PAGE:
Whence last we spoke, back in October, I was very focused on cocktail creation. Why? Well, drinking helps, right? 🙂 K, maybe that humor is a little dark for the moment. Joking aside, the short and diplomatic version of my story over the past few months is this…
A ponderous post from my stressful position in a Costa Rican hammock. Jealous yet?
I have put myself in harm’s way to write this post, so you better read it. And like it, dammit.
Our fearless group of expat bloggers returns to you this week with a doozy. We’ve asked our Italian (and one French) partners to talk about what it’s like being with us crazy expats. Oh, how the tables have turned.
Many of the culturally shocking aspects of my life here in Italy cannot actually be attributed to living in Italy, but instead to living in a small town. Case in point, this past weekend I voyaged to rural Ireland and found it shockingly comparable to a small town experience here in Italy.
A Collective Post By Some Of Italy’s Best Known Expat Bloggers – Rick Zullo of Rick’s Rome, Misty Evans of Surviving Italy, and me… of here. (Spoiler alert: We all came to the same conclusion.)
A serious post for a serious day. In respectful remembrance of the Holocaust, here are some of my grandfather’s WWII photos, including those from Buchenwald concentration camp.
The super stealth detective skills of yours truly, put to the test in the ultimate question: “did my Italian man cheat on me?”
I feel like I’ve climbed Everest. I’ve cured cancer. I’ve solved world poverty. I’ve lost ONE WHOLE KILO in a week, whilst remaining inside the geographical confines of Italy! AND, I am fairly certain I didn’t offend anyone in the process.
Adapting to a new culture can be a tumultuous process. It’s a mistake to not talk about the difficult parts of living in Italy, for fear of ruining the fairy tale image. (For those of you who don’t like to read, I made a graph that sums it up pretty well.)
My marito pointed out to me today that the infamous “Striscia Notizia” has made a rather large and perhaps revolutionary change to it’s format. Does objectifying men make up for the years of objectifying women?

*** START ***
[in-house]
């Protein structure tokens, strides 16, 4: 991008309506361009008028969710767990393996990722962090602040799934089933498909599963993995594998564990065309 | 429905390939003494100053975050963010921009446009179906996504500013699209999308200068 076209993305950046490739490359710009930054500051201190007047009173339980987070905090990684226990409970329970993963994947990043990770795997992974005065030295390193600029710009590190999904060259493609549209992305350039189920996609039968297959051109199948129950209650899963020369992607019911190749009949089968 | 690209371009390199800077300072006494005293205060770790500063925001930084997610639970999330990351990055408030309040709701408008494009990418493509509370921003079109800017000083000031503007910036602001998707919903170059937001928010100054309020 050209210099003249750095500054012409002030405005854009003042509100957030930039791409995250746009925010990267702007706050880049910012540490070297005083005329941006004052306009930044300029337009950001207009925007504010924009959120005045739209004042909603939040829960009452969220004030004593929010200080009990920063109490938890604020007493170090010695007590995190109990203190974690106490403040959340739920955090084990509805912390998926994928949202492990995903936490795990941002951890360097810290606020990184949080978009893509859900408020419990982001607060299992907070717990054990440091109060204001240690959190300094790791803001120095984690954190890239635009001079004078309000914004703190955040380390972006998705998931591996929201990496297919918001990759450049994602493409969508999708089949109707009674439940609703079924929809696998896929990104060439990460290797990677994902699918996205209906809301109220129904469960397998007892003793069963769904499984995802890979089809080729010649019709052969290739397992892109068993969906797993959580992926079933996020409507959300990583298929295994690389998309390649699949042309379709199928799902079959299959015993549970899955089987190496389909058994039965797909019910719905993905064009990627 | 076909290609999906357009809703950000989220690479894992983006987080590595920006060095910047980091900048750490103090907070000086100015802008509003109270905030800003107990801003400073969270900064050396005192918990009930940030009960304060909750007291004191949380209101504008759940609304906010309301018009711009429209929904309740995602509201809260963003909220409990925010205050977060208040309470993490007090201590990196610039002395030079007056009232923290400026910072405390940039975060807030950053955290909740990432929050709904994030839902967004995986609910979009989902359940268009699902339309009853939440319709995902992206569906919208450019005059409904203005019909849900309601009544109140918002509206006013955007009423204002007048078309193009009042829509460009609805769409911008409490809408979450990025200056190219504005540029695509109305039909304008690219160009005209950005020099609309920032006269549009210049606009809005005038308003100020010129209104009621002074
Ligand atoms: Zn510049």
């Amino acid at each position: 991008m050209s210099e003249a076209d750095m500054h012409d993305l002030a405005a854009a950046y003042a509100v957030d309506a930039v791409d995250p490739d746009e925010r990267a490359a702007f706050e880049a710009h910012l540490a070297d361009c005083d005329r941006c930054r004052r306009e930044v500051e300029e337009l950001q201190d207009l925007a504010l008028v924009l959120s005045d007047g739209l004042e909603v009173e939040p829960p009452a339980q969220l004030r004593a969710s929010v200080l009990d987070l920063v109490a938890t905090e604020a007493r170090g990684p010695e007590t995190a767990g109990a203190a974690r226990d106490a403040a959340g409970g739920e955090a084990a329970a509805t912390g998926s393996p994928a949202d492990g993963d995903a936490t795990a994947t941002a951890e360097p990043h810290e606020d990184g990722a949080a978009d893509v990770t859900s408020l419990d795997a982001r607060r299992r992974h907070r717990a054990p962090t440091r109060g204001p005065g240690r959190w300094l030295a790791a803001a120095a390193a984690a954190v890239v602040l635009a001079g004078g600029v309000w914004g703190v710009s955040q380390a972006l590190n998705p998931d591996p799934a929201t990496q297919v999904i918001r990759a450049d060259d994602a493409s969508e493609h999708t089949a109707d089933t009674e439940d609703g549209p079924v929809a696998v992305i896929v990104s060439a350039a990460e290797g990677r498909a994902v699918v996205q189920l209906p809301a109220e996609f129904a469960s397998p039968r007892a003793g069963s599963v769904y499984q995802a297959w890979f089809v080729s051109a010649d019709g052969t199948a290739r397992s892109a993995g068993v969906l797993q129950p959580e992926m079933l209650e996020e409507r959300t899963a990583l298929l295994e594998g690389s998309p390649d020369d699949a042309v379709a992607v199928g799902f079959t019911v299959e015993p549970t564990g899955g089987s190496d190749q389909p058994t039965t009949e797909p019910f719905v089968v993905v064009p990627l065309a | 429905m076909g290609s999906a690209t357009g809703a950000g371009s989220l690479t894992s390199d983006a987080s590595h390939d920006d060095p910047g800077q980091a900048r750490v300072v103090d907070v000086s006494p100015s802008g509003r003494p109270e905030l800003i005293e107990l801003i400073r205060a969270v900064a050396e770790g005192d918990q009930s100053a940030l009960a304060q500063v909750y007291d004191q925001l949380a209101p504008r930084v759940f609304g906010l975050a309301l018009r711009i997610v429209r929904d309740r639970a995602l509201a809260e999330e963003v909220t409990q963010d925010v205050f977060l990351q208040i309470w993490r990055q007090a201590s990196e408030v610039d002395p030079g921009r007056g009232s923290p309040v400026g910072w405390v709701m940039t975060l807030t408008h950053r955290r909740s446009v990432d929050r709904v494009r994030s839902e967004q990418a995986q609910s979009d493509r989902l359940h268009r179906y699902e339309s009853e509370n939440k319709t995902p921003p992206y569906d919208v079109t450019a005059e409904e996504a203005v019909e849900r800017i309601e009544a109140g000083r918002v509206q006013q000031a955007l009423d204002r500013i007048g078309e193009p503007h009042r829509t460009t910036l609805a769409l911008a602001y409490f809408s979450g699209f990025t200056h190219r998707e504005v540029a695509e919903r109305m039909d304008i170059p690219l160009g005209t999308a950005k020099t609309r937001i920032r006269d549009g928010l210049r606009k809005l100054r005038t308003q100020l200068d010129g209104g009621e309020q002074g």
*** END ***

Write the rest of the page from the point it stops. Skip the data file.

Those of you expats who are particularly strong-willed (read ‘stubborn’) may be able to relate to this short, yet accurate, assessment detailing the three phases of submitting to the way things are done here in Italy – or, as I like to call it, “1,2,3, é così”‘.
In my vast one year of experience (but 6 years together, with 5 of them in Italy), I shall try to address and debunk some common myths about marrying an Italiano, with a concerted effort to artfully sidestep the stereotypes and generalizations that sometimes get me in trouble.
Exploring my thoughts on tight versus loose, regarding men’s lower body garments.
How do you tactfully beg this of your fiance’s brother at their mother’s dinner table? This was the task I was charged with one memorable evening two years ago.
The second week after arriving in Italy, as I was knee deep in my attempt to nest in my boyfriend’s bachelor pad, our toilet broke… it was a Friday morning. This is the story of my naive attempt to have it fixed.
The story of an Italian husband saving his own hide with none other than… food.
It’s that time of year again here in rural Emilia… that time of year when La Famiglia gets together for a full day of literally pigging out. The Maialata (‘maiale’ means ‘pig’ and ‘-ata’ kind of makes it a ‘fest’) is a traditional meal that takes place in January, when farmers used to butcher their pigs for the coming year’s supply of prosciutto and salame.
The following story has been one of my favorites to tell and retell over the course of my time here in Italy. It was one of my first culture shock experiences, and it took place the first month I was in Italy – about 4 years ago. It exemplifies the understatement that Italian do all business by word-of-mouth and personal recommendations.